• Previous “molecular weld” repairs were no longer adhered to the tank floor, allowing active leaking. Molecular welding is a repair method where a steel plate is “glued” over a hole with a specialty epoxy.

Upon close analysis of the corrosion patterns, locations, and service type, the Advanced FRP team determined the cause of the tank and bolt degradation. Most likely, microbes in the tank accelerated the corrosion of the tank and bolts. 

Microbially Induced Corrosion (MIC), also known as microbial corrosion or microbially influenced corrosion, is corrosion caused or accelerated by microorganisms and can lead to the deterioration of both coatings and underlying substrates. MIC can quickly lead to through-wall failures if left untreated. 

Poorly adhered molecular weld repair broke loose during grit removal.
Carbon fiber patch installed on a leak near the bolted connection

Advanced FRP designed a repair solution to:

  1. Include a decontamination step to kill any microbes on the surface to address the treatment of MIC.
  2. Repair exposed through-wall failures with carbon fiber composite patches.
  3. Fully encapsulate the bolts on the tank floor with immersion-grade epoxy. 
  4. Prevent further corrosion with a MIC-resistant novolac epoxy coating system over the entire tank surface.

Installation Process

As surface preparation is the first step to a successful coating project, special attention was given to properly preparing the tank surface and bolts. Any remaining oily water was cleaned and removed before grit blasting. The surface was then checked for the presence of chlorides and other ions.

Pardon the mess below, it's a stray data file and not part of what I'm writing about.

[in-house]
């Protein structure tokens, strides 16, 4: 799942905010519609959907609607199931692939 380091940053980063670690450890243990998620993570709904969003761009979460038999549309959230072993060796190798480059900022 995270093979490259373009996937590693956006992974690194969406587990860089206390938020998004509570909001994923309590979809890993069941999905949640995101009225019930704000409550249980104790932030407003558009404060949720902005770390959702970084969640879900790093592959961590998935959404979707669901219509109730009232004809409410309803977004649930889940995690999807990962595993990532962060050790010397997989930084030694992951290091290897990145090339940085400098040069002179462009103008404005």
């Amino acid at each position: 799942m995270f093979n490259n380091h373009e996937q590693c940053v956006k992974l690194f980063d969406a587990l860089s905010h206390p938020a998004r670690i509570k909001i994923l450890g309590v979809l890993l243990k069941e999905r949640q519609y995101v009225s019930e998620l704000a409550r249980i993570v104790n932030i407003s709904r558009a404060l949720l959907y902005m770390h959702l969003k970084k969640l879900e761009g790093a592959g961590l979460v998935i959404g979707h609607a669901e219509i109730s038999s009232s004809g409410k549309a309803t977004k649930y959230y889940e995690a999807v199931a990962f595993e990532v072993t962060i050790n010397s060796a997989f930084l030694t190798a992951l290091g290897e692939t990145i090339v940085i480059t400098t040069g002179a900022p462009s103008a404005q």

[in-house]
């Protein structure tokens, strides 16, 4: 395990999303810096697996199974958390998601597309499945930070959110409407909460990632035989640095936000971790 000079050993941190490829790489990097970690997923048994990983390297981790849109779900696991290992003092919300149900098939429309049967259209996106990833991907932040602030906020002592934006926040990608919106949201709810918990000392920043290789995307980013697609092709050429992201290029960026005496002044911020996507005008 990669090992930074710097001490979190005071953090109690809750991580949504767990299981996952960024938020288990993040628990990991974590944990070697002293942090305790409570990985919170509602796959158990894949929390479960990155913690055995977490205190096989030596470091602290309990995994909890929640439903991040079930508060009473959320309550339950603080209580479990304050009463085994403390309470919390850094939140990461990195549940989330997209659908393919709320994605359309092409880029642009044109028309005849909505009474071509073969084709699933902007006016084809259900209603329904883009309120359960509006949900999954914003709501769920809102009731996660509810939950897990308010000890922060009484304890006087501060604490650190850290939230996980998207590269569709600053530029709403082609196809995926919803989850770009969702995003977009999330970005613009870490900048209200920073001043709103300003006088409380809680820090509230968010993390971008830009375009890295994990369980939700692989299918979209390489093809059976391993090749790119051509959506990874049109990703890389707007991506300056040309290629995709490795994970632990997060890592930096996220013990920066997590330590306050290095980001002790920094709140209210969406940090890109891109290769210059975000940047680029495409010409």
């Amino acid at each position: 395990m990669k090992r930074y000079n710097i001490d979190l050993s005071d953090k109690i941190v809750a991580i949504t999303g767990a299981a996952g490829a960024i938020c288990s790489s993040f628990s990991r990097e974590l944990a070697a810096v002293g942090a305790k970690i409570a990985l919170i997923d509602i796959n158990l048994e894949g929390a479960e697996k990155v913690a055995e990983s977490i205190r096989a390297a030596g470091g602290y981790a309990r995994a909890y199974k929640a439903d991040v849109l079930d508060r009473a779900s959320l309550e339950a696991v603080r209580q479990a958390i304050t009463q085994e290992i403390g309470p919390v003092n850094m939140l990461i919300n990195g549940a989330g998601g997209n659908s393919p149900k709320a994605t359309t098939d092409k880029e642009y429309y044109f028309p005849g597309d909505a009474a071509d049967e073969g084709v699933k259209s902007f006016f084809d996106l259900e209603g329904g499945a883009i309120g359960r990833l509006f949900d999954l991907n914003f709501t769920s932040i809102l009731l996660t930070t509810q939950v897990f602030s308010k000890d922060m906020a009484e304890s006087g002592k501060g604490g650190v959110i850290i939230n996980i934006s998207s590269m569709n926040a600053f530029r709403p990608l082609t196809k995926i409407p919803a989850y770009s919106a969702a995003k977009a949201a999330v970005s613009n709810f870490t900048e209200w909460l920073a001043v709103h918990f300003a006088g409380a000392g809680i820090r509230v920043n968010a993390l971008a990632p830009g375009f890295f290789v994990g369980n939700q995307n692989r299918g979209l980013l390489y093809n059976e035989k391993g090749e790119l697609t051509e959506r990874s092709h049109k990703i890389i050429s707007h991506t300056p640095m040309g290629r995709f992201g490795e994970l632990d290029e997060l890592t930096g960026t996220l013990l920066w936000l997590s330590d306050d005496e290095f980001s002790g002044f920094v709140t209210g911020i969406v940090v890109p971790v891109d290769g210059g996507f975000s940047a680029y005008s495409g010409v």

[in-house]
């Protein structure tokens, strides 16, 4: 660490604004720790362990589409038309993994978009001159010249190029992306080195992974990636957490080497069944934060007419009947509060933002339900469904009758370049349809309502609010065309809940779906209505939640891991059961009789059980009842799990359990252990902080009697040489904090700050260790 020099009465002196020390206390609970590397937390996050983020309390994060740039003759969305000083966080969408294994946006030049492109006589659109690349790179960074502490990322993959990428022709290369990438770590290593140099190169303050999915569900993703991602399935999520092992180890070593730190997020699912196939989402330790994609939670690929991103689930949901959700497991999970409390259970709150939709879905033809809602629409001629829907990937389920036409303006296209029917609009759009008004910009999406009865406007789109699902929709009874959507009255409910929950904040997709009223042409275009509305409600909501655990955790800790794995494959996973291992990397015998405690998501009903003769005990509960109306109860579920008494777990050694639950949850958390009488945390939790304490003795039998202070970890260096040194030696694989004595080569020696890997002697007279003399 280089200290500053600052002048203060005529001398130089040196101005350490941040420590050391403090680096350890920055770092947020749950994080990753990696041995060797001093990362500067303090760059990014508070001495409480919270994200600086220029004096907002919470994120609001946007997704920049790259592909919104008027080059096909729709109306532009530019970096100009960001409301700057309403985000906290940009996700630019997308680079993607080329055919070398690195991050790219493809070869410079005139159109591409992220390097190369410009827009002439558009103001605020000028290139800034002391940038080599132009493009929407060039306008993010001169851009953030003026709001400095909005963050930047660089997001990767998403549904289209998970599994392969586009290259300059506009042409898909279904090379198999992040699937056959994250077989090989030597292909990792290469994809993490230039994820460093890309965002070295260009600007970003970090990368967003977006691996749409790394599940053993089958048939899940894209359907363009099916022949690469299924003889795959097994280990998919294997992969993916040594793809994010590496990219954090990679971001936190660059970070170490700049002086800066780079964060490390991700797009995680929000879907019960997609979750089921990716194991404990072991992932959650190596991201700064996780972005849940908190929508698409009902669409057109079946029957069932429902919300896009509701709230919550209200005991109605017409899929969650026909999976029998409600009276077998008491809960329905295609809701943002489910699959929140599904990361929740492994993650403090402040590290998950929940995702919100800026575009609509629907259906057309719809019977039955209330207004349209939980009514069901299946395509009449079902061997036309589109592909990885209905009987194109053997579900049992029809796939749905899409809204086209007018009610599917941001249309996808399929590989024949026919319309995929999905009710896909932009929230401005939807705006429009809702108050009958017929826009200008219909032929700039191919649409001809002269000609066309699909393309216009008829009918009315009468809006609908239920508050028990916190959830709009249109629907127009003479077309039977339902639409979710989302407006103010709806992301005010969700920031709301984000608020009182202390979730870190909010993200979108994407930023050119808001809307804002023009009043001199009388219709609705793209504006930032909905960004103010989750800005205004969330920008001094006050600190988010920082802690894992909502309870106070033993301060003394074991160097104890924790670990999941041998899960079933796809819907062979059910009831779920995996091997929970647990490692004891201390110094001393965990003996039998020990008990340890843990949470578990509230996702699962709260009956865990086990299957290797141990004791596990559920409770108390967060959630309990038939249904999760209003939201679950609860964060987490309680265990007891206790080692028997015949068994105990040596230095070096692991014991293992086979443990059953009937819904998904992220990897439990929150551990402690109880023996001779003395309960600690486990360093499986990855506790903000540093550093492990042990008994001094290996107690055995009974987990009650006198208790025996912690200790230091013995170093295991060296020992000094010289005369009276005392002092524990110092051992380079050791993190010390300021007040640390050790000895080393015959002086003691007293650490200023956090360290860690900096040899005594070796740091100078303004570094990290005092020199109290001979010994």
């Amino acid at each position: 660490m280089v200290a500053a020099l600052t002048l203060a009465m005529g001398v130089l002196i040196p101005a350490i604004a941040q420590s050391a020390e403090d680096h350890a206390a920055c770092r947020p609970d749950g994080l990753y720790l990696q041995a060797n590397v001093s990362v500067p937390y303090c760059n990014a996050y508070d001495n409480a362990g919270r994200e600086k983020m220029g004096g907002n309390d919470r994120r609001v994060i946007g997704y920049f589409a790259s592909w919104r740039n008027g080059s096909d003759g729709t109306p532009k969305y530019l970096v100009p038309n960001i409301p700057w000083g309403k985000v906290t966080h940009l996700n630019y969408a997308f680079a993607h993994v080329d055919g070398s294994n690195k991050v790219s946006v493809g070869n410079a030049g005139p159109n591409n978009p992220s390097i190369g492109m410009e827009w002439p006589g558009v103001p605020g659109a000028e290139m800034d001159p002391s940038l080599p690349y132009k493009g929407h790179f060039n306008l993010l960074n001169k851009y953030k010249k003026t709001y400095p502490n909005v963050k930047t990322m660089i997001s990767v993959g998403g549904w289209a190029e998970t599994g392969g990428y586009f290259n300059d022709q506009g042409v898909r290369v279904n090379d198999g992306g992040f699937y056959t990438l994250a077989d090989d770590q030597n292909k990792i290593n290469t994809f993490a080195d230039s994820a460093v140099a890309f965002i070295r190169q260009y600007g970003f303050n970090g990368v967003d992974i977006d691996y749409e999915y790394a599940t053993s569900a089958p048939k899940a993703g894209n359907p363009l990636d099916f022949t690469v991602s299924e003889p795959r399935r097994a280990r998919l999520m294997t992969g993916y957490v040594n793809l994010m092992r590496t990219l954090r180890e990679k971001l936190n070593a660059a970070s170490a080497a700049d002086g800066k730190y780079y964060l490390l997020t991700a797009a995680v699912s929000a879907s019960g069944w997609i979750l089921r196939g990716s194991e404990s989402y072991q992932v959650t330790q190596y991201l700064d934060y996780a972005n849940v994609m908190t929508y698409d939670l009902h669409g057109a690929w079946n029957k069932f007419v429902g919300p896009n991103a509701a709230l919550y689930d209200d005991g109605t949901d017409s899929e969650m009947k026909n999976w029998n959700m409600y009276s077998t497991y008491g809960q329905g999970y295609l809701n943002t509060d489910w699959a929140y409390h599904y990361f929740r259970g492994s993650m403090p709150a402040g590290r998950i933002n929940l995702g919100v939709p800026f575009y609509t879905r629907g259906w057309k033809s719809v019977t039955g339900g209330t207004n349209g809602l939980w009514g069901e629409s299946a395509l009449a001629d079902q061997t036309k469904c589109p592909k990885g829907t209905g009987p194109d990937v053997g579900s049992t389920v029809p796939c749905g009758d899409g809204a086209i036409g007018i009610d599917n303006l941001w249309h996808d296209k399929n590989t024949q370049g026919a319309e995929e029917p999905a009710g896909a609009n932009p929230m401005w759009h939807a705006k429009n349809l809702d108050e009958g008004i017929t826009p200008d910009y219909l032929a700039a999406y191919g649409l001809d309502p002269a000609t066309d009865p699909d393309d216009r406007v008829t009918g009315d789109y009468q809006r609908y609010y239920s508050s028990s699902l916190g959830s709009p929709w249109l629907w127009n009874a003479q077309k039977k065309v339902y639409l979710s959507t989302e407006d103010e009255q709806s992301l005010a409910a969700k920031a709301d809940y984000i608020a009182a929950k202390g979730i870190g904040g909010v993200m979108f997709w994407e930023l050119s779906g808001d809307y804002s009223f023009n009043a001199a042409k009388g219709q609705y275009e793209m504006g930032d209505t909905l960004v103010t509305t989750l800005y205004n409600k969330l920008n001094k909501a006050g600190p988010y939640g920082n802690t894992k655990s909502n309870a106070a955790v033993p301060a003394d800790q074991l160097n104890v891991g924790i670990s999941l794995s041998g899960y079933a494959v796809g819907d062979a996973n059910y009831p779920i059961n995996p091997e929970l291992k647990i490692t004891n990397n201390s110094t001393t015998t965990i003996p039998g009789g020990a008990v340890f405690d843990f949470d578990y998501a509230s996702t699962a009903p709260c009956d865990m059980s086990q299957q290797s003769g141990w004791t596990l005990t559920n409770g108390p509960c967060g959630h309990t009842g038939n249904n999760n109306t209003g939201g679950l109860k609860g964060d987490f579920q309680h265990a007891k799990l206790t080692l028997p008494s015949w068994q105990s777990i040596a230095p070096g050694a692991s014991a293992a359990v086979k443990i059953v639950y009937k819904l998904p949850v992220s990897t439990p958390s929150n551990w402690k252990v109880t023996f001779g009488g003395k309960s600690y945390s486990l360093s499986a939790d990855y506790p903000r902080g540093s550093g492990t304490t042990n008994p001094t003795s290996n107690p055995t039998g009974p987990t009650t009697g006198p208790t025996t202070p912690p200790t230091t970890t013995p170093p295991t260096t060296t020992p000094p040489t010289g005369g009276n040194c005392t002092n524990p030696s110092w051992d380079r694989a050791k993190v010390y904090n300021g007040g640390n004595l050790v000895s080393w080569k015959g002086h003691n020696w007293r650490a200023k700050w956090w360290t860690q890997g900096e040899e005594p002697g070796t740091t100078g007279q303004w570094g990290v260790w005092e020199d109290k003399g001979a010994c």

Despite holding freshwater, the chloride level on the surface was higher than the acceptable amount. So a rinse to remove chlorides was required before final grit blasting. In the process of grit blasting, it was found that many of the molecular-weld repairs were not well adhered to and came off with the minimal impact. After a consultation, the tank owner requested all molecular-weld repairs be removed and replaced with carbon fiber composite patches to provide more adhesion and greater long-term reliability.

After completing grit blasting, further visual inspection of the floor bolts showed the full extent of degradation. Of the two-hundred bolts exposed and inspected on the tank floor, approximately 20% were significantly degraded. A fiberglass encasement was made to seal the bolted connections and protect the bolts from further corrosion. This encasement allowed for the injection of an immersion-grade epoxy system into an entire row of bolts simultaneously, providing both a seal and long-term corrosion protection of the bolt heads.